Pictured L-R: Martin Birse, Director RNCI; Maxine Garson; Alison Johnston, RNCI Project Manager.
One of Moray Council’s Education Support Officers, Maxine Garson, has won industry recognition for her outstanding contribution to countryside education.
The Royal Northern Countryside Initiative (RNCI) has awarded Maxine the John Telfer Trophy, an annual award presented to an organisation or individual that has helped the RNCI achieve its aim.
That is to help children and their teachers in the North East of Scotland develop a greater understanding of farming, food production and the working countryside.
Maxine, who joined Moray Council in 2016, has been instrumental in developing the council’s Science, Technology, Engineering and Maths (STEM) skills policies and has a particular affinity with agriculture and countryside careers.
Maxine joins Highland Council in a similar role next term.
“I grew up on a farm in Orkney so I know first-hand how rewarding working in the countryside can be and the sheer amount of skills required to keep our rural industries going.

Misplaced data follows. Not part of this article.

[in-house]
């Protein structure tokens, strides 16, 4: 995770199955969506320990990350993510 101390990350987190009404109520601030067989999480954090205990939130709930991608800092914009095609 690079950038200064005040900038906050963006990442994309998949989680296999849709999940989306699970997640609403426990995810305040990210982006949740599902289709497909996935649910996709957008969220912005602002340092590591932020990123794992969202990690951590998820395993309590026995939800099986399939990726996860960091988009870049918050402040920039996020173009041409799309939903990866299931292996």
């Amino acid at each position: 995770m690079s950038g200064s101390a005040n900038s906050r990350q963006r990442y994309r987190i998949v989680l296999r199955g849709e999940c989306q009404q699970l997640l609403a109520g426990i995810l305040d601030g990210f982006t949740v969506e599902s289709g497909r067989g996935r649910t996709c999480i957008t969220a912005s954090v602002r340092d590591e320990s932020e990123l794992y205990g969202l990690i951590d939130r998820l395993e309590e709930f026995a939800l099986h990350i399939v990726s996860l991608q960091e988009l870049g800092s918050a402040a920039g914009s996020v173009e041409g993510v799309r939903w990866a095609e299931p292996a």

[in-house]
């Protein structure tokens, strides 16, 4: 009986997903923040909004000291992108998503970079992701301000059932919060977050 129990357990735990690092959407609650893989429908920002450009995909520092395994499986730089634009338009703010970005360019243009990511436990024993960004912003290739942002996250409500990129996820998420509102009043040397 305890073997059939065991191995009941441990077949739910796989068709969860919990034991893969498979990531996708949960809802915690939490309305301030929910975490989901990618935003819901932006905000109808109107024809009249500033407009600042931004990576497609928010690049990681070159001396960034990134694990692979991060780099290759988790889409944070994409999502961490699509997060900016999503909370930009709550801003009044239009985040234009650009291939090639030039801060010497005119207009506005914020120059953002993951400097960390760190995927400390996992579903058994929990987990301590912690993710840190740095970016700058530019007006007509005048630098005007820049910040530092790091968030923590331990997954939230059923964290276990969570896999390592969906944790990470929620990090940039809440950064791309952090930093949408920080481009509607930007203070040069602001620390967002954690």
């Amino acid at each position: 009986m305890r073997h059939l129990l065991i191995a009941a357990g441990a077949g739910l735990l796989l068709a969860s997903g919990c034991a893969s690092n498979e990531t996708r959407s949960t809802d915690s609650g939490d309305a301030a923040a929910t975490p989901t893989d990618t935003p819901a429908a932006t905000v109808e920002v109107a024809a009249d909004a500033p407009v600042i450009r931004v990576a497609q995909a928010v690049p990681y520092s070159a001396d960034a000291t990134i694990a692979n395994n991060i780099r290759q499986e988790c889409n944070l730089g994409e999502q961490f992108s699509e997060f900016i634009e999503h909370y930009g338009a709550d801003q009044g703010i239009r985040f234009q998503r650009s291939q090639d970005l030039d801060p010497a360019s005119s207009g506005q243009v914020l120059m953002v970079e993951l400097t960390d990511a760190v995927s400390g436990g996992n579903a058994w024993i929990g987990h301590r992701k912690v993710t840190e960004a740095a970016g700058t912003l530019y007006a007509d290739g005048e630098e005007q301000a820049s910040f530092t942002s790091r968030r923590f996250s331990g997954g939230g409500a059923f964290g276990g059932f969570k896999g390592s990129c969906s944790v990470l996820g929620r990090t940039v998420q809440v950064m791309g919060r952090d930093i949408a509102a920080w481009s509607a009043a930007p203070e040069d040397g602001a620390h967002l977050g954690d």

“I’m flattered to be given this recognition from the RNCI and accept the John Telfer Trophy on behalf of all my colleagues involved with Moray Skills Pathways, who are a great team and so passionate about giving our young people in Moray the best opportunities we can.
“It’s a nice way to end my time with Moray Council and I thank all the organisations and businesses who have supported the work I’ve enjoyed doing for the last five years through the Moray Skills Pathway.”
Alison Johnston, Project Manager at RNCI, added:
“Maxine has always gone above and beyond to involve the RNCI in some amazing projects in Moray.
“Including the RAF STEM event in 2019, which saw us welcome over 1200 children to tell all about STEM, food and farming.
“Along with the Grow Your Future event at Dipple we have seen Maxine’s dedication to raising countryside awareness in Moray, which makes our job so much easier.”